1800 CE

World About A. D. 1800.—In Europe France holds about the same position till near the close of the century, when the Revolution breaks out, and the republic makes large accessions of territory in the Austrian Netherlands, Savoy, Piedmont, and the islands of the Mediterranean. Through the very enormity of the excesses of the revolutionary period, the form of government soon gave way to a new constitution, known as the Directory, under which Napoleon Bonaparte came to the front as the central figure in the affairs of Europe. During these last years of the century the French Republic was engaged in constant wars with the various coalitions formed against it by the other powers. In the year 1799 the Directory came to an end, and the supreme control was vested in the hands of Napoleon, who was made First Consul.

ABOUT A.D. 1800

ABOUT 1915

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Great Britain is engaged in foreign wars, and has lost a large part of her American colonies, which win their independence in 1783. The British dominion in India is greatly extended during this period. The scattered settlements of British merchants and of the East India Company, now became firmly established by the military achievements of Clive. The French and native troops were overthrown, and one after another the provinces of India were brought under English control. Spain rises very considerably in importance. The United Provinces become in the last years of the seventeenth century a dependency of France. The Turkish dominion, though with occasional successes, is on the decline. Prussia becomes an important European state under Frederick the Great. Austria is engaged in frequent wars, with somewhat diminishing power. The German Empire, though still in existence, is more a dignity than a power, its functions being wielded chiefly by the great kingdoms of Austria and Prussia. Russia, under Peter the Great, rises to a front rank among the states of Europe and makes large gains of territory.

In the latter part of the seventeenth century Poland disappears from the map of Europe, the territory being divided between Russia, Prussia, and Austria; and in 1795 Poland, as a kingdom, ceased to exist.

In America, the United States of America come into being as an independent nation in 1783.

France, at the beginning of the nineteenth century under Napoleon I., was the chief power in Europe. The battle of Waterloo finally overthrew the empire of Napoleon, and brought to an end the succession of wars which had lasted with little interruption for twenty-three years. By the terms of peace agreed upon by the Allies, the conquests of France were given up, and the boundaries of the European states re-established.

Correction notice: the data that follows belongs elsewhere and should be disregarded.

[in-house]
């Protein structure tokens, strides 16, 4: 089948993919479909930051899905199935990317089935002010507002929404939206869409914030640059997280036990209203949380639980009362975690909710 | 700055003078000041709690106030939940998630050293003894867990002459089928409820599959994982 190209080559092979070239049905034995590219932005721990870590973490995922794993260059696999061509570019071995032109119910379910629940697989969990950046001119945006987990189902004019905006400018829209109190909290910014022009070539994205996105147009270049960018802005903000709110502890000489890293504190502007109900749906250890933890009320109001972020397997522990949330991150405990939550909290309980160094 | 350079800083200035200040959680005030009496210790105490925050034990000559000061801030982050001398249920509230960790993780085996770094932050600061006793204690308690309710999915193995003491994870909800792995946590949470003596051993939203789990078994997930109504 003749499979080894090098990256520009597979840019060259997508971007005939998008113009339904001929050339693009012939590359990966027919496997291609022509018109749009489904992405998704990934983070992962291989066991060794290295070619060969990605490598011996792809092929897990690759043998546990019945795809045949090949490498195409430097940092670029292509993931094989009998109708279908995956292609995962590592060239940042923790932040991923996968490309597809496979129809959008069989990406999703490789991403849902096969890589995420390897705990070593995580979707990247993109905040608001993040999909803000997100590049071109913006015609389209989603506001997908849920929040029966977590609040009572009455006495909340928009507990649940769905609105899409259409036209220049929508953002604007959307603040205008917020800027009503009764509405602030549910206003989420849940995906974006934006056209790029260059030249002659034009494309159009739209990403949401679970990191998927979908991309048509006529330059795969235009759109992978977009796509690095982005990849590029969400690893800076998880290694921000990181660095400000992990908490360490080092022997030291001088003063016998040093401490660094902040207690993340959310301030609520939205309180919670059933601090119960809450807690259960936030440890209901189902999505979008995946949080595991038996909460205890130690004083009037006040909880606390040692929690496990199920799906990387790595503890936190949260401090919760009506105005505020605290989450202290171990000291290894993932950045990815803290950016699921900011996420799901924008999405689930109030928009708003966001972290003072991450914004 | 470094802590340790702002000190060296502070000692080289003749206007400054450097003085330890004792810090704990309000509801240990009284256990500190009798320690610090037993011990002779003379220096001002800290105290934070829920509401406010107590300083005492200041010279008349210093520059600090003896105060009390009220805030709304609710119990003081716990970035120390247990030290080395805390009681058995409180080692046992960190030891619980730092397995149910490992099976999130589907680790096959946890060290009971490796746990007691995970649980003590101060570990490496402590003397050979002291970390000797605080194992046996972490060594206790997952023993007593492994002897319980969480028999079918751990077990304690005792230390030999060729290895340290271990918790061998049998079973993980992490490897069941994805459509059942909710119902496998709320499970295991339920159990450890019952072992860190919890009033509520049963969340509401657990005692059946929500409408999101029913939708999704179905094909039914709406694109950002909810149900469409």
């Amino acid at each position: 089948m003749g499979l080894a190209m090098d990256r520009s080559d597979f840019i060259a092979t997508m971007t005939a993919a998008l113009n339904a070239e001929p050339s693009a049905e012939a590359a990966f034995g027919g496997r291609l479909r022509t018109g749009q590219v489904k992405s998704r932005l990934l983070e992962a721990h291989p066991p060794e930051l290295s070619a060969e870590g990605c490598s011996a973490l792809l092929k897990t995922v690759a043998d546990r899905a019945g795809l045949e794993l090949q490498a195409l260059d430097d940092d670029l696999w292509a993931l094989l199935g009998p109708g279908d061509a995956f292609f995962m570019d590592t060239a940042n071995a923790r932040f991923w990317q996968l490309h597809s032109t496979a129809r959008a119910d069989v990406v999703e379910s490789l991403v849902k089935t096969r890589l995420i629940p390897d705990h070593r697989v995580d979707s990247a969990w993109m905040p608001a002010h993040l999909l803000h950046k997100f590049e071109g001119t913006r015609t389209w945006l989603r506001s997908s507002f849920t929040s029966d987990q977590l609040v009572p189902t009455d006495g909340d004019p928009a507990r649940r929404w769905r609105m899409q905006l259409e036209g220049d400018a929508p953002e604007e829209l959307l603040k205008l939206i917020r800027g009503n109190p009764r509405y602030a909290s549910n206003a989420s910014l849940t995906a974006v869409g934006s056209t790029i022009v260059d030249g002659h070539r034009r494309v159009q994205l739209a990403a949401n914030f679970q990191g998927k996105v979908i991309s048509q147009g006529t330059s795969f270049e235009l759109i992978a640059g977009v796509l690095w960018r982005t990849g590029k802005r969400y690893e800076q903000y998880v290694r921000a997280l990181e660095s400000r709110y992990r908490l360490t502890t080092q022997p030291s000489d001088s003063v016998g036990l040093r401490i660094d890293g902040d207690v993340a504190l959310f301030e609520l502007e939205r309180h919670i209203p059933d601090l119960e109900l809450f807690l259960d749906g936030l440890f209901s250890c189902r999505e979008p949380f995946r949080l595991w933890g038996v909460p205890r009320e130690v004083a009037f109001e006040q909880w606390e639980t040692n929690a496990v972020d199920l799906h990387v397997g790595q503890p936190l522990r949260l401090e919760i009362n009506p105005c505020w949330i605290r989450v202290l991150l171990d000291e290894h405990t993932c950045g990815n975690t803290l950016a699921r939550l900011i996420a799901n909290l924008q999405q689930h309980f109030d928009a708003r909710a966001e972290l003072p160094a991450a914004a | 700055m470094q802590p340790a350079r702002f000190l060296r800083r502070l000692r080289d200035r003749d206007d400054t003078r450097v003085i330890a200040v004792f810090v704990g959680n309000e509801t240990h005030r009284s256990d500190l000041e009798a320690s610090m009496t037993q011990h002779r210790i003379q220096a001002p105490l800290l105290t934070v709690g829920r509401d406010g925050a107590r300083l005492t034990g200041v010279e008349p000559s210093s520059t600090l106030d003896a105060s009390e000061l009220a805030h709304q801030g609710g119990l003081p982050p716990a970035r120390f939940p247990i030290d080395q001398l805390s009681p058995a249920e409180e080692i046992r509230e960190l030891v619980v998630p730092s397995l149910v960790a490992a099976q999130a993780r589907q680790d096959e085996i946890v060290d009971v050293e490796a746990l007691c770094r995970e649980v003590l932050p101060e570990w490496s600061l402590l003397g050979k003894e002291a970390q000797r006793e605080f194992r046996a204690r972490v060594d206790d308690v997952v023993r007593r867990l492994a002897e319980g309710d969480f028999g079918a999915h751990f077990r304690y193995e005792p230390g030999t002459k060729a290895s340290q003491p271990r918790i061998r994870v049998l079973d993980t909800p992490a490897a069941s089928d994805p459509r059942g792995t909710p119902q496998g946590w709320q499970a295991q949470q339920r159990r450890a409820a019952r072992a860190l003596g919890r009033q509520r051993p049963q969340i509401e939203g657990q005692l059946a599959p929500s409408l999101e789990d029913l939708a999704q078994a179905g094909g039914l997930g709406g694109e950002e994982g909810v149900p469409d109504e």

From the starting-point of this re-arrangement of the map of Europe we may now follow rapidly the subsequent changes of territory in each of the leading states of Europe which have given them the limits they occupy at the present day.

England rises to the front rank of European states, by her part in the Napoleonic wars. In the nineteenth century she made some small acquisitions of territory in Europe, and greatly extended her colonial empire.

The marked feature of the political movements in Europe in the last quarter of the nineteenth century was the tendency to consolidate the petty and weak states, into which a great part of the Continent had been broken up, into strong central governments. This tendency is shown specially in the confederation of the smaller German states under the leadership of Prussia, and the formation of the present German Empire which has become the first military power in Europe. The old German Empire came to an end in 1806. In Italy the same tendency has shown itself in the establishment of the new kingdom of Italy, with Rome for its capital.

Austria was entirely separated from Germany, and united into one state with Hungary. Russia has become one of the greatest European powers. Denmark lost considerable territory, taken from her by Prussia. The new kingdom of Belgium has been formed. Spain loses Mexico and the republics of Central America. Greece secured its independence, and became a kingdom. The power of Turkey is still declining.

In America, the United States were greatly increased by the addition of new States and Territories. The attempt at secession of the southern States in 1861 proved abortive; and the restored Union, freed from the disturbing element of slavery, advanced in wealth, power, and the arts of peace, at a rate of progress never equalled in past history.

Mexico, which had belonged to Spain, revolted and became an independent republic.

In Asia, Japan renounced its former isolation, opened her ports to foreign trade, and changes of almost startling rapidity were adopted in the country. The whole political constitution of the empire was remodeled; and Japan took rank with the great powers of the world.

The continent of South America was apportioned among the various present-day countries; Africa has been colonized and divided among the European powers; and the commonwealths of Canada, Australia and New Zealand have taken a foremost place among the colonies of Great Britain.